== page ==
You may or may not know this, but JPMorgan Chase (NYSE:JPM) is the biggest bank in America. But even if you did know that, you probably don't know how it achieved such an incredible feat. As you'll see, the story behind JPMorgan Chase's ascent is just as important today as at any time in history.
America's most venerated bank
By all accounts, JPMorgan Chase is our most venerated bank. It's not the oldest -- that distinction goes to The Bank of New York Mellon, which was founded by a group of investors that included Alexander Hamilton. But if you think about the evolution of American finance, no bank looms larger than JPMorgan Chase.
The New York-based bank climbed to the top of the financial industry at a critical time. Founded in the wake of the Civil War, and tied to a respected bank based in the United Kingdom, JPMorgan took the lead in financing the growth of the American industrial revolution throughout the Gilded Age. The British had money. The Americans had manpower and resources. JPMorgan connected the two, neither of which could have maximized its value without the other.
Just as importantly, JPMorgan Chase played the role of a central bank in the roughly eight-decade stretch when America was without one. Like Ben Bernanke and Hank Paulson during the financial crisis of 2008, John Pierpont Morgan worked tirelessly during the Panic of 1907 to stop it from evolving into a full-blown depression. It was in no small part the fear of his impending absence that led policymakers to establish the Federal Reserve in 1914.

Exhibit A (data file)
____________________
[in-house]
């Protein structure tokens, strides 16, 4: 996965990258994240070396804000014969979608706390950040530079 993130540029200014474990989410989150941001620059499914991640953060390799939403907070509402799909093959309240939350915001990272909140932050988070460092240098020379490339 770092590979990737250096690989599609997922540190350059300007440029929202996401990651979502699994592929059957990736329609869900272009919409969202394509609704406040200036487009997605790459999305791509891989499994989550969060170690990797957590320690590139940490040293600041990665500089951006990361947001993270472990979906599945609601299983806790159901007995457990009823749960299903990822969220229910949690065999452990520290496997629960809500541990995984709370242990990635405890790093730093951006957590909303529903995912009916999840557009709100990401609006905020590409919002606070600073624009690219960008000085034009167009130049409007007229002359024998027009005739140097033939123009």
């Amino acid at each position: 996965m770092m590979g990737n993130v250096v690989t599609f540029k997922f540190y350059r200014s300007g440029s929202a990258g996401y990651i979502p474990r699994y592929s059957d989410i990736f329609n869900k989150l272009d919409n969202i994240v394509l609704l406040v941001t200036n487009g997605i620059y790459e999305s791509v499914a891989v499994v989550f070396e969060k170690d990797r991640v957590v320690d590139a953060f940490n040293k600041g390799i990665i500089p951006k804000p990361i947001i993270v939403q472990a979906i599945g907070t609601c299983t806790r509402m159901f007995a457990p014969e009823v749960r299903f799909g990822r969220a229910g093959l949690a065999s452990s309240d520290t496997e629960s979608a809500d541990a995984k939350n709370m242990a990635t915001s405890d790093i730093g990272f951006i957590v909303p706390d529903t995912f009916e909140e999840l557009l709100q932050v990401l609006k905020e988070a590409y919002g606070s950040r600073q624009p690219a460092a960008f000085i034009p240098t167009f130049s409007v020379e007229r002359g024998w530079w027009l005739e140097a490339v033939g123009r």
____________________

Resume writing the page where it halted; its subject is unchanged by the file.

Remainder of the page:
Morgan only succeeded at stopping the crisis after literally locking the other leading bankers of the day in his library until they agreed to work together to stem the bank runs erupting up and down Wall Street. Indeed, the popular notion that he was a fat cat banker who was out only to enrich himself simply isn't true. "And to think he wasn't even a rich man," John D. Rockefeller was reported to have said after Morgan's death in 1913.
Either way, it wasn't long after the Morgan family relinquished control of the bank a few decades later that it began to slip from the apex of American finance. It had a number of outstanding bankers at the helm throughout the early 1900s -- notably, Henry Davison and Thomas Lamont -- but a new king was crowned after World War II.
The new kings of finance
It was in the 1960s that Citigroup (NYSE:C) began its climb to the top of the bank industry, powered by its strategy of looking abroad for growth and investing heavily in technology. Fast forward another few decades and Bank of America (NYSE:BAC) joined it at the summit, riding the wave of deregulation to construct the nation's first coast-to-coast branch network.
Going into the financial crisis of 2008, JPMorgan Chase was far from the biggest bank in the country. It oversaw $1.6 trillion worth of assets at the end of 2007 compared to Citigroup's $2.2 trillion and Bank of America's $1.7 trillion. But while Citigroup and Bank of America had a leg up on JPMorgan Chase going into the crisis, this relationship soon inverted.